Tesla, Used Car Inflation, New Bund Yield HighsBy admin_45 in Blog
Three “Data” topics today:
#1: Given Tesla’s strong earnings report last night, we got to wondering how sustainable its competitive advantage in electric vehicles is here in the US. As more competition comes online, how big is Tesla’s “brand moat” in the space?
This chart tracks US Google search volumes for “model 3” (blue), “model y” (red), “model s” (yellow), “chevy bolt” (blue) and “electric car” (purple) from January 2020 to the present. Aggregate the 3 Tesla models’ searches and they far outnumber “electric car” queries. The Model 3, on its own, is the subject of as many or more Google searches as “electric car”. The Chevy Bolt (green line), despite selling well this year, is a very distant fourth in terms of popular interest.
Takeaway: one can argue about “Tesla the stock”, but “Tesla the company” has built a very strong EV brand here in the States. Moreover, consumer interest continues to be both high and still growing. Impressive, to say the least, when considering the marketing dollars a company like GM puts into supporting its vehicles.
#2: The latest Manheim Used Vehicle Index report had a few items worth mentioning:
- US used vehicle prices have hit a dramatic new high, up 8.3 percent for the first 15 days of October versus September. That makes the year-over-year comparison +37 percent versus +27 percent in September 2021 versus September 2020 and +19 percent in August 2021 versus the same month in 2020.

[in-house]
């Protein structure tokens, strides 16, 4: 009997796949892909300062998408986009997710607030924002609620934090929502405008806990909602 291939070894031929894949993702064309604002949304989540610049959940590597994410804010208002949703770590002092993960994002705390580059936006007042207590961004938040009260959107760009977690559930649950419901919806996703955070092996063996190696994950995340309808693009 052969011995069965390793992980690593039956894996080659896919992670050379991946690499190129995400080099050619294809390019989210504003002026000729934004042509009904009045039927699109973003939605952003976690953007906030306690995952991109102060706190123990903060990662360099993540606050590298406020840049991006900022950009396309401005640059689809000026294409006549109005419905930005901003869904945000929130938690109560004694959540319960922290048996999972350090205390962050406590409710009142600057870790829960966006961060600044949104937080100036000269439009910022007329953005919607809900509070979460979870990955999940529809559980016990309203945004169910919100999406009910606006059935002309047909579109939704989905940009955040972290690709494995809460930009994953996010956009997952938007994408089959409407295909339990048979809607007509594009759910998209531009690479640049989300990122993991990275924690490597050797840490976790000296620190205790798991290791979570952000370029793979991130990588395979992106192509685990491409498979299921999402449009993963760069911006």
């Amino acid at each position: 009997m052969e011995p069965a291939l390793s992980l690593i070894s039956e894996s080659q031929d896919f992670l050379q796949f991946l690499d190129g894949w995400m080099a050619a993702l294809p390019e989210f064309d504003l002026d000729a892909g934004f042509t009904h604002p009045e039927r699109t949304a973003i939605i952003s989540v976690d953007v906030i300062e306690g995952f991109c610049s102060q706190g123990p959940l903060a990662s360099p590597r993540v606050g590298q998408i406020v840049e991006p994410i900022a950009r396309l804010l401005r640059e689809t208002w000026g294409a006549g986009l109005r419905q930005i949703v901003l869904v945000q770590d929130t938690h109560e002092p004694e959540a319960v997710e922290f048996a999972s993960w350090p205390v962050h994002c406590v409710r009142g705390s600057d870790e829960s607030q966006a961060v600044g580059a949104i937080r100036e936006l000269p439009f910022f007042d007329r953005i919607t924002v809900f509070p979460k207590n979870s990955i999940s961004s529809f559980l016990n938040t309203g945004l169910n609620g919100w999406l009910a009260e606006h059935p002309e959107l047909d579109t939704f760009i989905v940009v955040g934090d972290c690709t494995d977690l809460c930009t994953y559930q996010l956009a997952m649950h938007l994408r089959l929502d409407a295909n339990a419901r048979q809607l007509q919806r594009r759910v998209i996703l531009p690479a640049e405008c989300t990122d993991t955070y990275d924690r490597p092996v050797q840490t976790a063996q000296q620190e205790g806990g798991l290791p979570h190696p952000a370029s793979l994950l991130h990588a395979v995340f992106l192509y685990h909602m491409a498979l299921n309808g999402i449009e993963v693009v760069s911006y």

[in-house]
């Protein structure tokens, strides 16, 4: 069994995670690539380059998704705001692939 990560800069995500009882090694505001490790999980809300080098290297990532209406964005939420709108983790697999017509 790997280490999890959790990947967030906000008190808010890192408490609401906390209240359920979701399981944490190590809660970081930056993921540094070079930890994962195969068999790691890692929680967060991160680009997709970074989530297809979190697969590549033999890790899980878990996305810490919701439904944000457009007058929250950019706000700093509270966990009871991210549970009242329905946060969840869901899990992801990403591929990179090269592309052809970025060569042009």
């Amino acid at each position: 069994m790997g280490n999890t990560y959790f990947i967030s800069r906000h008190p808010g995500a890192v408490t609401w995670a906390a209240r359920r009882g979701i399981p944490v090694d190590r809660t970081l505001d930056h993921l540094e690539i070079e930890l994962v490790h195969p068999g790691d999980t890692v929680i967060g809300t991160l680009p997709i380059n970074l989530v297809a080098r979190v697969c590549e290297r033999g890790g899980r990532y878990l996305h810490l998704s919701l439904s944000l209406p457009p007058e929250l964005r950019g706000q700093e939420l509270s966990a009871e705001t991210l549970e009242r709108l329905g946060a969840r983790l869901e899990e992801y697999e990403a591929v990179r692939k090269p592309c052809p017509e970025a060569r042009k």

- Worth noting: the Consumer Price Index’s used vehicle index tracks all used car prices, not just the 1–3-year-old product that goes through Manheim’s auction system. That is why it always shows a lower comp than Manheim’s data, even though they do move together.
- Separately, Manheim reported that “auto loan performance continues to deteriorate”. Plus-60-day delinquencies rose for the 4th month in a row in September. Plus-90-day delinquencies, at 1.28 pct, have been rising over the last 5 months. Severely delinquent subprime vehicle loans in September came in at 4.8 pct, the highest in 6 months.
Takeaway: used vehicle inflation has been a noticeable driver of overall CPI inflation for months now and based on the Manheim data that trend is set to continue. Last month, for example, used vehicle prices lifted headline CPI from +4.6 percent to the reported figure of +5.4 pct. This month’s accelerating Manheim Index comps support the idea that October’s CPI print could be even more dramatically affected by this admittedly tiny (3.4 pct) portion of the index.
#3: German 10-year bund yields hit a +2-year “high” today, if that’s the right word for what is still a negative 0.091 percent yield. The last time they were at similar levels was June 2019. This caught our eye for a few reasons:
- First, as we mentioned last night, the German population is increasingly focused on/worried about inflation, as measured by Google searches for the term in that country.
- Second, no other major sovereign debt is seeing new 2021 highs in terms of yields. US 10-years remain below their March highs (1.69 pct now, 1.75 pct then). So do Japanese 10-year JGBs (0.09 pct now, 0.16 then).
- Lastly, other European sovereign debt is following the bund’s lead. UK 10-year gilts made a new high today (1.21 pct) and French 10-years are close (0.25 pct now, 0.29 pct high in May). Only Italian 10-years remain somewhat off their 2021 highs (0.95 pct now, 1.12 pct in May).
Takeaway: with Eurozone inflation at 3.4 percent, the highest it has been since 2008, less-negative bund yields make perfect sense. What’s harder to ascertain is how the European Central Bank will change its bond buying program after its emergency facilities expire early next year or whether it will consider raising interest rates. If all that sounds familiar, it is because the Fed has the same issues. As dicey as all this sounds (and it is …), it does support our positive view of Financials.
Manheim Used Vehicle Value Index: https://publish.manheim.com/en/services/consulting/used-vehicle-value-index.html